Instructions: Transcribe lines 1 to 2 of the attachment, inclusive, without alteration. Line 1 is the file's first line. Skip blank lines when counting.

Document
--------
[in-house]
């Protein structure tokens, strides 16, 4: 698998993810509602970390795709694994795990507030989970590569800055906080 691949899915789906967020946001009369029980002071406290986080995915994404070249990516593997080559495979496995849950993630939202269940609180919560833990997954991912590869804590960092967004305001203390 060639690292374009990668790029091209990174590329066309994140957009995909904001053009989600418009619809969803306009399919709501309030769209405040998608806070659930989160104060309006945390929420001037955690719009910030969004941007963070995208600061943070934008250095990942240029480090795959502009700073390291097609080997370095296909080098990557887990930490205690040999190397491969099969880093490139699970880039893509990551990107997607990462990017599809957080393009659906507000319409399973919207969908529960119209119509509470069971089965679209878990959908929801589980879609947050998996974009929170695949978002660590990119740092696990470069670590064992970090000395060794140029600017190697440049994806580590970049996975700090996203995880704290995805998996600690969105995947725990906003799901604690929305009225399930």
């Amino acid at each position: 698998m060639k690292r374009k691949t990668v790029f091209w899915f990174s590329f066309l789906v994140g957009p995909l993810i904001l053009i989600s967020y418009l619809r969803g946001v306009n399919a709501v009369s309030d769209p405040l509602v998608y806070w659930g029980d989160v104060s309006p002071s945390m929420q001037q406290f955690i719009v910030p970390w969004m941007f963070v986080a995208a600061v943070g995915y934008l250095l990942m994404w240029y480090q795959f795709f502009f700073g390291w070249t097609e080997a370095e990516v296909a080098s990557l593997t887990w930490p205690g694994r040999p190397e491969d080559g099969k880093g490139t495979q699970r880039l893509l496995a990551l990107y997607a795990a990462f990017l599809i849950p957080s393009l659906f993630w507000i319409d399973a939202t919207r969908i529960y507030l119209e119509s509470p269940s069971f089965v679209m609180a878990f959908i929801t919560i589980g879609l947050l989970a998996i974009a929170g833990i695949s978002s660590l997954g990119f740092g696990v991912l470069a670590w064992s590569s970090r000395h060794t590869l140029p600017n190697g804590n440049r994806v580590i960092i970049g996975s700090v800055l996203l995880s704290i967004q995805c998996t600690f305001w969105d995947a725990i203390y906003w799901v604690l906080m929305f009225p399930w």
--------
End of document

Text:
[in-house]
């Protein structure tokens, strides 16, 4: 698998993810509602970390795709694994795990507030989970590569800055906080 691949899915789906967020946001009369029980002071406290986080995915994404070249990516593997080559495979496995849950993630939202269940609180919560833990997954991912590869804590960092967004305001203390 060639690292374009990668790029091209990174590329066309994140957009995909904001053009989600418009619809969803306009399919709501309030769209405040998608806070659930989160104060309006945390929420001037955690719009910030969004941007963070995208600061943070934008250095990942240029480090795959502009700073390291097609080997370095296909080098990557887990930490205690040999190397491969099969880093490139699970880039893509990551990107997607990462990017599809957080393009659906507000319409399973919207969908529960119209119509509470069971089965679209878990959908929801589980879609947050998996974009929170695949978002660590990119740092696990470069670590064992970090000395060794140029600017190697440049994806580590970049996975700090996203995880704290995805998996600690969105995947725990906003799901604690929305009225399930």